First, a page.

EC v Samsung: A whole year to compile a case

 Joaquín Almunia, Vice-President of the EC in charge of Competition, gave a press conference on several decisions regarding business agreements and abuse of dominant position. 20/12/2012.

Joaquín Almunia, Vice-President of the EC in charge of Competition, gave a press conference on several decisions regarding business agreements and abuse of dominant position. 20/12/2012.

It took almost one year to the European Commission to decide that Samsung is potentially abusing its dominant position, in the mobile telephony standard patents.

It was January 2012 when the EC issued a statement saying that, “The European Commission has opened a formal investigation to assess whether Samsung Electronics has abusively, and in contravention of a commitment it gave to the European Telecommunications Standards Institute (ETSI), used certain of its standard essential patent rights to distort competition in European mobile device markets, in breach of EU antitrust rules”.

Then a few days before Christmas of 2012, on 21 December, the EC sent to Samsung a “Statement of Objection” accusing the company of on potential misuse of mobile telephony standard and essential patens. The background of the story has taken place in 2011 in the courtrooms of a number of EU member states, with Samsung seeking injunctions against Apple, on the basis of its mobile phone standard-essential patents (“SEPs”). Then the EC in December 2012 decided that this behaviour by Samsung “amounts to an abuse of a dominant position prohibited by EU antitrust rules”.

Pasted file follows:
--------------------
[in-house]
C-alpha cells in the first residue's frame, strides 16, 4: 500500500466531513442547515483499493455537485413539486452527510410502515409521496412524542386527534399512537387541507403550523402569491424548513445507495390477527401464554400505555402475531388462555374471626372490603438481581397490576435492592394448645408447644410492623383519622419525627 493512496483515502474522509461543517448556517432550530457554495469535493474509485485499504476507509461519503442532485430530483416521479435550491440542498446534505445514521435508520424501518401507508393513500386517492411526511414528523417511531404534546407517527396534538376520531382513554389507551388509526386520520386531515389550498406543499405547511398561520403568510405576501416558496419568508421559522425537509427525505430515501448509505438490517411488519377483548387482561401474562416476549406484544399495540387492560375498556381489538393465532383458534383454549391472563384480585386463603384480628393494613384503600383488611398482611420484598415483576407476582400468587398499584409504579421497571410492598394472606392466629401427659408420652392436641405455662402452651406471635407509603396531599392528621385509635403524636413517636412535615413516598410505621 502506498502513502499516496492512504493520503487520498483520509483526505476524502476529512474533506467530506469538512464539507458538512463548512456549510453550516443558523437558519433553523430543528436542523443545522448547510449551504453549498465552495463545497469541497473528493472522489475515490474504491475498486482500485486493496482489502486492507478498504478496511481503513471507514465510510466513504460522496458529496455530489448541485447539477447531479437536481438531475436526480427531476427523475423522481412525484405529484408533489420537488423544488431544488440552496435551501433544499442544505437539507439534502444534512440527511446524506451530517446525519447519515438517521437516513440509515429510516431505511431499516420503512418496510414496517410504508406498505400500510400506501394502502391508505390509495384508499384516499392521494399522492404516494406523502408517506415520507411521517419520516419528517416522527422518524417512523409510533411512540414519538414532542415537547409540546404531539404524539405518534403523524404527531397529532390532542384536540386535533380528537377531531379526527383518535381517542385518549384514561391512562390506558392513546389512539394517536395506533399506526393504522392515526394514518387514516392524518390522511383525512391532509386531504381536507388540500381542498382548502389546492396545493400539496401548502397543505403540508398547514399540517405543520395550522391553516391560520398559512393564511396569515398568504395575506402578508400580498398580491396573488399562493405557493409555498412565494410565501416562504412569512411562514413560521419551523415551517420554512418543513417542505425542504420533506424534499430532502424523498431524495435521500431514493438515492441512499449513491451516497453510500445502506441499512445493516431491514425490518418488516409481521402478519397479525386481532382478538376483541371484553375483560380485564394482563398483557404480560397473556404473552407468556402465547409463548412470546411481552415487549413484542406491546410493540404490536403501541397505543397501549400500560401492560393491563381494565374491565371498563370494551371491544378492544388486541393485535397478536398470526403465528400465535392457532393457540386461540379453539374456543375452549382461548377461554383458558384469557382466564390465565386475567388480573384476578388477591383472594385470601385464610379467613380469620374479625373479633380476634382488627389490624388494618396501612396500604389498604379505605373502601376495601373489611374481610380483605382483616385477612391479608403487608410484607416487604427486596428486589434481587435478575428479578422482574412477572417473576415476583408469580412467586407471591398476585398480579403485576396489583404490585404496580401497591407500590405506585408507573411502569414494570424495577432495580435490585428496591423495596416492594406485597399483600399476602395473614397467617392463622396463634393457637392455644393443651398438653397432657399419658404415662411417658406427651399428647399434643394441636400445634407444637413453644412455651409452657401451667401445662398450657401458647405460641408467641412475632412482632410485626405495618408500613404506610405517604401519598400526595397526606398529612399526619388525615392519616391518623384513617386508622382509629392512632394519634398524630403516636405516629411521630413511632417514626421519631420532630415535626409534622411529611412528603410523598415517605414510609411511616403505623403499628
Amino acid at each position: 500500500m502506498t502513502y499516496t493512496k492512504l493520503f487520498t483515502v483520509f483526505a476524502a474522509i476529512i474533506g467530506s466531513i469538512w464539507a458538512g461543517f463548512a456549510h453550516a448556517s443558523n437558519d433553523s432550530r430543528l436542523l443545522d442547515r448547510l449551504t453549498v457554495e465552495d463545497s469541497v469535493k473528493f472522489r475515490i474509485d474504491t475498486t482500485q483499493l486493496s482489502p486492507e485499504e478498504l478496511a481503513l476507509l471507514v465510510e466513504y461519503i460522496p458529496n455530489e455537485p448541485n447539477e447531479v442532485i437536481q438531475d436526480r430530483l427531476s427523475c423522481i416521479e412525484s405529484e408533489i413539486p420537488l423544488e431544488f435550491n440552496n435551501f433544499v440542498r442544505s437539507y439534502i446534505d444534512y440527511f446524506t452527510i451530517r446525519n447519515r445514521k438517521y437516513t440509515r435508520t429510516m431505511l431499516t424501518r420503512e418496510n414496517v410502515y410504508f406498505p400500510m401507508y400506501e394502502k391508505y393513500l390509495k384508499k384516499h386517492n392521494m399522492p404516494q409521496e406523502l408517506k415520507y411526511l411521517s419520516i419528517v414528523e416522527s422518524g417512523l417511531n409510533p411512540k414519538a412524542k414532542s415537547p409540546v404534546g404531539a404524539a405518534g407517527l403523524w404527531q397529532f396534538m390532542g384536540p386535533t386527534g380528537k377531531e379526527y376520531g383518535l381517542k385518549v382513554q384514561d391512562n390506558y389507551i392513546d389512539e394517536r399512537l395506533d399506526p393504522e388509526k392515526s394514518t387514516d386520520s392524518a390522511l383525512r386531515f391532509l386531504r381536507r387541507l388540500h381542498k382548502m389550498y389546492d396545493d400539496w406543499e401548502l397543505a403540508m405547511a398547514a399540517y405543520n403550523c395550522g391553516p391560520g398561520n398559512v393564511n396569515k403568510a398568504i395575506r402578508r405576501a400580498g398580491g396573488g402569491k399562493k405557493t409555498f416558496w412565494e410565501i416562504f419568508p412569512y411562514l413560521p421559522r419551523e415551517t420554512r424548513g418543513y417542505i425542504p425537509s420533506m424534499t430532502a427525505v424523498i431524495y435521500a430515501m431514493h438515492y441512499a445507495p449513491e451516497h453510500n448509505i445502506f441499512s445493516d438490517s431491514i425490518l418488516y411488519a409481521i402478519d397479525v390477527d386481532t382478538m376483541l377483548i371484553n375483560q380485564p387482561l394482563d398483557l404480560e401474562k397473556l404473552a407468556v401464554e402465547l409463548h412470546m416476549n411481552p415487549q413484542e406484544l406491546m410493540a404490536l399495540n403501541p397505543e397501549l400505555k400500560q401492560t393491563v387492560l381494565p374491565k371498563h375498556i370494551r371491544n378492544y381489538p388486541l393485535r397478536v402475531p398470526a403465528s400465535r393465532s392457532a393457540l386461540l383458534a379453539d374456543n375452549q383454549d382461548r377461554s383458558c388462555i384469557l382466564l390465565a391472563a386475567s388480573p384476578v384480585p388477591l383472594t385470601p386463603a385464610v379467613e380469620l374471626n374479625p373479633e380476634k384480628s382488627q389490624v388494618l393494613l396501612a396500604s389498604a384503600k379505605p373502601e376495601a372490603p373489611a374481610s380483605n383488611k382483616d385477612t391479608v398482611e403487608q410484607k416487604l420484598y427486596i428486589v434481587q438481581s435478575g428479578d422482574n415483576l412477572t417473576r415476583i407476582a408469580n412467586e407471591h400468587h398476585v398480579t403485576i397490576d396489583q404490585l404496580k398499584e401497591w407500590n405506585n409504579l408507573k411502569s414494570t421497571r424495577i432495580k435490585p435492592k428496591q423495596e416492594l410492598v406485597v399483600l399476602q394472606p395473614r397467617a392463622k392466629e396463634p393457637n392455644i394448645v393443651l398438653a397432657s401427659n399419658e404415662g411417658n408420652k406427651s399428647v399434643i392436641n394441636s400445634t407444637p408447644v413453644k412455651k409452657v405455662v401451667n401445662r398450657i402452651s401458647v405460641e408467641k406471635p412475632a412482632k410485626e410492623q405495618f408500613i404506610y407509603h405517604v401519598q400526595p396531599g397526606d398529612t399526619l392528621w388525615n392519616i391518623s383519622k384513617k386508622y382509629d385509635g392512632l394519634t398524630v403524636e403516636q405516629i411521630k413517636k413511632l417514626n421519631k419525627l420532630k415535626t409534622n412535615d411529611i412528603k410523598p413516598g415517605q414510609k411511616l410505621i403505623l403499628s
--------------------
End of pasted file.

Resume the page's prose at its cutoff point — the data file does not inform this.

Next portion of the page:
Commission Vice President in charge of competition policy Joaquín Almunia some days before Christmas 2012 said: “Intellectual property rights are an important cornerstone of the single market. However, such rights should not be misused when they are essential to implement industry standards, which bring huge benefits to businesses and consumers alike. When companies have contributed their patents to an industry standard and have made a commitment to license the patents in return for fair remuneration, then the use of injunctions against willing licensees can be anti-competitive.”

The question is why it took so long to Mr Almunia to decide that this behaviour is a breach of fair competition rules, detrimental to business and consumers. Of course there are certain procedures in those matters that take time, but the issue didn’t need an extensive market research by the Commission services, in order to conclude that Samsung with those legal injunctions was seeking to intimidate its competitors and extend as long as possible its dominant market position, based on those patents.

In reality a whole passed for the Commission to simply state that, “Samsung’s seeking of injunctions against Apple in various Member States on the basis of its mobile phone standard-essential patents (“SEPs”) amounts to an abuse of a dominant position prohibited by EU antitrust rules. While recourse to injunctions is a possible remedy for patent infringements, such conduct may be abusive where SEPs are concerned and the potential licensee is willing to negotiate a licence on Fair, Reasonable and Non-Discriminatory (so-called “FRAND”) terms”.

But this was just a legal issue that required a logically brief period to compile. Any delays in applying the relevant fair competition rules, is truly a licence for the offender, to continue exercising its practices and thus pocket more returns from this unfair and possibly illegal behaviour.

As they say “time is money” and in cases like this there is much of it. The logical conclusion of his argument may even be that the Commission gives an indirect permission to the offender to continue profiting from its unfair practices.

Unless the EC manages at the end to impose such a big fine, to the culpable party so as to take account of the extra profits illegally pocketed.
The European Sting will be closely monitoring this case.

Read the EC’s decision: http://europa.eu/rapid/press-release_IP-12-1448_en.htm

 

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